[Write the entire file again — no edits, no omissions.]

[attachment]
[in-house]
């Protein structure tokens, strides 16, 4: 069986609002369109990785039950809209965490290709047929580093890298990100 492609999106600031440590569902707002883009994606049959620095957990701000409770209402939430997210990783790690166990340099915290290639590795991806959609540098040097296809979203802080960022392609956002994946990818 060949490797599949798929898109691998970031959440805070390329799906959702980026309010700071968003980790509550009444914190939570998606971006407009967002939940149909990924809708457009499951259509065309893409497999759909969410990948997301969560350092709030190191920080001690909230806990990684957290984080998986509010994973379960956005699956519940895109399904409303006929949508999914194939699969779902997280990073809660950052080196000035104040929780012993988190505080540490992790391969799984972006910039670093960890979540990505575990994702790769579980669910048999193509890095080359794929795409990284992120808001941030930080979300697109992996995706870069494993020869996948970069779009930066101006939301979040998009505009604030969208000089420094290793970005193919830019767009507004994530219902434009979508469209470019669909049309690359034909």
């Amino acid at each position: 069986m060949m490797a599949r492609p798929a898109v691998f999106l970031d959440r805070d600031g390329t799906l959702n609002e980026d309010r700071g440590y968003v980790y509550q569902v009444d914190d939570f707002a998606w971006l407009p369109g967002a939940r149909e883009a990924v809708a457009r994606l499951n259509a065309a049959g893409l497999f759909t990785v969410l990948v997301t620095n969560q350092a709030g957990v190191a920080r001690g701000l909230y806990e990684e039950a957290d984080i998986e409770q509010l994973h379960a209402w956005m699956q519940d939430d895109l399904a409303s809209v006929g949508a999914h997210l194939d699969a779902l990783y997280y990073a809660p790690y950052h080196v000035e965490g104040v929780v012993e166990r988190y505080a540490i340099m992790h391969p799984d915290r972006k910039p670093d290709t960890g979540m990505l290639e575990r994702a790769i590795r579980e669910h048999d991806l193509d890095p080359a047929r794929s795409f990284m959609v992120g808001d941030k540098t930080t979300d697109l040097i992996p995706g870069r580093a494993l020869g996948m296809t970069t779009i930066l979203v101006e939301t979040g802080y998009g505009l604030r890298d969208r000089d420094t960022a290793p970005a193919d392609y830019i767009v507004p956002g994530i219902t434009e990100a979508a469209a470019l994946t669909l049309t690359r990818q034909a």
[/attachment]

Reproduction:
[in-house]
């Protein structure tokens, strides 16, 4: 069986609002369109990785039950809209965490290709047929580093890298990100 492609999106600031440590569902707002883009994606049959620095957990701000409770209402939430997210990783790690166990340099915290290639590795991806959609540098040097296809979203802080960022392609956002994946990818 060949490797599949798929898109691998970031959440805070390329799906959702980026309010700071968003980790509550009444914190939570998606971006407009967002939940149909990924809708457009499951259509065309893409497999759909969410990948997301969560350092709030190191920080001690909230806990990684957290984080998986509010994973379960956005699956519940895109399904409303006929949508999914194939699969779902997280990073809660950052080196000035104040929780012993988190505080540490992790391969799984972006910039670093960890979540990505575990994702790769579980669910048999193509890095080359794929795409990284992120808001941030930080979300697109992996995706870069494993020869996948970069779009930066101006939301979040998009505009604030969208000089420094290793970005193919830019767009507004994530219902434009979508469209470019669909049309690359034909």
């Amino acid at each position: 069986m060949m490797a599949r492609p798929a898109v691998f999106l970031d959440r805070d600031g390329t799906l959702n609002e980026d309010r700071g440590y968003v980790y509550q569902v009444d914190d939570f707002a998606w971006l407009p369109g967002a939940r149909e883009a990924v809708a457009r994606l499951n259509a065309a049959g893409l497999f759909t990785v969410l990948v997301t620095n969560q350092a709030g957990v190191a920080r001690g701000l909230y806990e990684e039950a957290d984080i998986e409770q509010l994973h379960a209402w956005m699956q519940d939430d895109l399904a409303s809209v006929g949508a999914h997210l194939d699969a779902l990783y997280y990073a809660p790690y950052h080196v000035e965490g104040v929780v012993e166990r988190y505080a540490i340099m992790h391969p799984d915290r972006k910039p670093d290709t960890g979540m990505l290639e575990r994702a790769i590795r579980e669910h048999d991806l193509d890095p080359a047929r794929s795409f990284m959609v992120g808001d941030k540098t930080t979300d697109l040097i992996p995706g870069r580093a494993l020869g996948m296809t970069t779009i930066l979203v101006e939301t979040g802080y998009g505009l604030r890298d969208r000089d420094t960022a290793p970005a193919d392609y830019i767009v507004p956002g994530i219902t434009e990100a979508a469209a470019l994946t669909l049309t690359r990818q034909a």